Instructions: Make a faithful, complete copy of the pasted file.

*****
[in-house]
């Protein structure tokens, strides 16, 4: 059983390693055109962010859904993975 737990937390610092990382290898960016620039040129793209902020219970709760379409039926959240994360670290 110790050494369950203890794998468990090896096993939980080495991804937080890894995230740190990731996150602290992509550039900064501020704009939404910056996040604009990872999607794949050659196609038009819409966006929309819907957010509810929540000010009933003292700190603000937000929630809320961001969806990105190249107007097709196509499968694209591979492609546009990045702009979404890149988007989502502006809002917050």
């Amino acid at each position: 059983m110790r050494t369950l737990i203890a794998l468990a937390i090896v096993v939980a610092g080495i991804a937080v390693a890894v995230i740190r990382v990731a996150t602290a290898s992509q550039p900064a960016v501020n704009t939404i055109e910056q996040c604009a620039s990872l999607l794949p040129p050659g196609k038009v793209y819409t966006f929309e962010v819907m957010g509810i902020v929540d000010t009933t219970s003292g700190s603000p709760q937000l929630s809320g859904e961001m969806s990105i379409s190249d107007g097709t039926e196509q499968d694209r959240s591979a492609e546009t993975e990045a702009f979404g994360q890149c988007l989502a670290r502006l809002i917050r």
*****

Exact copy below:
[in-house]
């Protein structure tokens, strides 16, 4: 059983390693055109962010859904993975 737990937390610092990382290898960016620039040129793209902020219970709760379409039926959240994360670290 110790050494369950203890794998468990090896096993939980080495991804937080890894995230740190990731996150602290992509550039900064501020704009939404910056996040604009990872999607794949050659196609038009819409966006929309819907957010509810929540000010009933003292700190603000937000929630809320961001969806990105190249107007097709196509499968694209591979492609546009990045702009979404890149988007989502502006809002917050």
């Amino acid at each position: 059983m110790r050494t369950l737990i203890a794998l468990a937390i090896v096993v939980a610092g080495i991804a937080v390693a890894v995230i740190r990382v990731a996150t602290a290898s992509q550039p900064a960016v501020n704009t939404i055109e910056q996040c604009a620039s990872l999607l794949p040129p050659g196609k038009v793209y819409t966006f929309e962010v819907m957010g509810i902020v929540d000010t009933t219970s003292g700190s603000p709760q937000l929630s809320g859904e961001m969806s990105i379409s190249d107007g097709t039926e196509q499968d694209r959240s591979a492609e546009t993975e990045a702009f979404g994360q890149c988007l989502a670290r502006l809002i917050r």